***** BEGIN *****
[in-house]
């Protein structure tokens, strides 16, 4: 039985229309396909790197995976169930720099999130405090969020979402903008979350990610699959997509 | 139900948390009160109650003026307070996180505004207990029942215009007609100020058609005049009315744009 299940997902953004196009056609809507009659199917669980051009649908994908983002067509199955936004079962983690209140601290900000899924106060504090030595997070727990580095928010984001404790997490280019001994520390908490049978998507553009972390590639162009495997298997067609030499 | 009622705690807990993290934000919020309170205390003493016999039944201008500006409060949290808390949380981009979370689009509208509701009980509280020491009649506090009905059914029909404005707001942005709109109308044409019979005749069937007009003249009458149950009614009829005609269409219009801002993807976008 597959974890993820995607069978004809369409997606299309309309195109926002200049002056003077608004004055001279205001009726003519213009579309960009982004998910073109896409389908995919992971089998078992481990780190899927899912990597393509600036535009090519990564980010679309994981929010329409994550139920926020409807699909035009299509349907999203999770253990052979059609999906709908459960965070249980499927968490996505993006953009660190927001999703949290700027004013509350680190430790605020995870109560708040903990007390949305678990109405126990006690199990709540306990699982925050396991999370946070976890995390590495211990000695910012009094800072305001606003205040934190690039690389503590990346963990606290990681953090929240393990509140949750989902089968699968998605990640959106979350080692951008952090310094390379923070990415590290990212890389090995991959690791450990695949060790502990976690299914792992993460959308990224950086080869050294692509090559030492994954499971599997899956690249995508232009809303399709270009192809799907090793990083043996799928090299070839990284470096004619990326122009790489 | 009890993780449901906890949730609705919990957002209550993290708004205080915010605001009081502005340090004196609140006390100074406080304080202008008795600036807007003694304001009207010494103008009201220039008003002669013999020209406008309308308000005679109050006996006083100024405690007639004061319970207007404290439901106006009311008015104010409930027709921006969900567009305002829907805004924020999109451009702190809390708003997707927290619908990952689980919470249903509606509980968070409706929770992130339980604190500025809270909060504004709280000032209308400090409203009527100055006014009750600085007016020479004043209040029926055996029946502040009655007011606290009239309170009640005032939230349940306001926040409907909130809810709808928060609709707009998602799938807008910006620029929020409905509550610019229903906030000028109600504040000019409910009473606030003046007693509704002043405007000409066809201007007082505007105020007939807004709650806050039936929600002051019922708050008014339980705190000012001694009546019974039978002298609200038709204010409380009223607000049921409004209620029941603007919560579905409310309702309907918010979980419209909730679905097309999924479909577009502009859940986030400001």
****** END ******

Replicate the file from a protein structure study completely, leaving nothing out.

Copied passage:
[in-house]
């Protein structure tokens, strides 16, 4: 039985229309396909790197995976169930720099999130405090969020979402903008979350990610699959997509 | 139900948390009160109650003026307070996180505004207990029942215009007609100020058609005049009315744009 299940997902953004196009056609809507009659199917669980051009649908994908983002067509199955936004079962983690209140601290900000899924106060504090030595997070727990580095928010984001404790997490280019001994520390908490049978998507553009972390590639162009495997298997067609030499 | 009622705690807990993290934000919020309170205390003493016999039944201008500006409060949290808390949380981009979370689009509208509701009980509280020491009649506090009905059914029909404005707001942005709109109308044409019979005749069937007009003249009458149950009614009829005609269409219009801002993807976008 597959974890993820995607069978004809369409997606299309309309195109926002200049002056003077608004004055001279205001009726003519213009579309960009982004998910073109896409389908995919992971089998078992481990780190899927899912990597393509600036535009090519990564980010679309994981929010329409994550139920926020409807699909035009299509349907999203999770253990052979059609999906709908459960965070249980499927968490996505993006953009660190927001999703949290700027004013509350680190430790605020995870109560708040903990007390949305678990109405126990006690199990709540306990699982925050396991999370946070976890995390590495211990000695910012009094800072305001606003205040934190690039690389503590990346963990606290990681953090929240393990509140949750989902089968699968998605990640959106979350080692951008952090310094390379923070990415590290990212890389090995991959690791450990695949060790502990976690299914792992993460959308990224950086080869050294692509090559030492994954499971599997899956690249995508232009809303399709270009192809799907090793990083043996799928090299070839990284470096004619990326122009790489 | 009890993780449901906890949730609705919990957002209550993290708004205080915010605001009081502005340090004196609140006390100074406080304080202008008795600036807007003694304001009207010494103008009201220039008003002669013999020209406008309308308000005679109050006996006083100024405690007639004061319970207007404290439901106006009311008015104010409930027709921006969900567009305002829907805004924020999109451009702190809390708003997707927290619908990952689980919470249903509606509980968070409706929770992130339980604190500025809270909060504004709280000032209308400090409203009527100055006014009750600085007016020479004043209040029926055996029946502040009655007011606290009239309170009640005032939230349940306001926040409907909130809810709808928060609709707009998602799938807008910006620029929020409905509550610019229903906030000028109600504040000019409910009473606030003046007693509704002043405007000409066809201007007082505007105020007939807004709650806050039936929600002051019922708050008014339980705190000012001694009546019974039978002298609200038709204010409380009223607000049921409004209620029941603007919560579905409310309702309907918010979980419209909730679905097309999924479909577009502009859940986030400001």